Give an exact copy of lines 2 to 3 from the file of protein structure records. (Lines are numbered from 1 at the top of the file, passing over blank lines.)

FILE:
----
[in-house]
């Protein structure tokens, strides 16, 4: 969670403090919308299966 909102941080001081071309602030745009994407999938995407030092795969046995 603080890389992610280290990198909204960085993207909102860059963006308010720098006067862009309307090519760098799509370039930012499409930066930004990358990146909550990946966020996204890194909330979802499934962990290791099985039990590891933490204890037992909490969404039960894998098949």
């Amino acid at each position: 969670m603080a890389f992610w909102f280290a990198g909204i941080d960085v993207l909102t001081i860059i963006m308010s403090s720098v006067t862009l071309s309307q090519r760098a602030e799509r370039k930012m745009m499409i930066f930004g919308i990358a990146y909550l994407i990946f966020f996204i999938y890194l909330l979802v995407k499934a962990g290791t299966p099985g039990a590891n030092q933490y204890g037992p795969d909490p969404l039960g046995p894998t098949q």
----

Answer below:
């Protein structure tokens, strides 16, 4: 969670403090919308299966 909102941080001081071309602030745009994407999938995407030092795969046995 603080890389992610280290990198909204960085993207909102860059963006308010720098006067862009309307090519760098799509370039930012499409930066930004990358990146909550990946966020996204890194909330979802499934962990290791099985039990590891933490204890037992909490969404039960894998098949």
């Amino acid at each position: 969670m603080a890389f992610w909102f280290a990198g909204i941080d960085v993207l909102t001081i860059i963006m308010s403090s720098v006067t862009l071309s309307q090519r760098a602030e799509r370039k930012m745009m499409i930066f930004g919308i990358a990146y909550l994407i990946f966020f996204i999938y890194l909330l979802v995407k499934a962990g290791t299966p099985g039990a590891n030092q933490y204890g037992p795969d909490p969404l039960g046995p894998t098949q």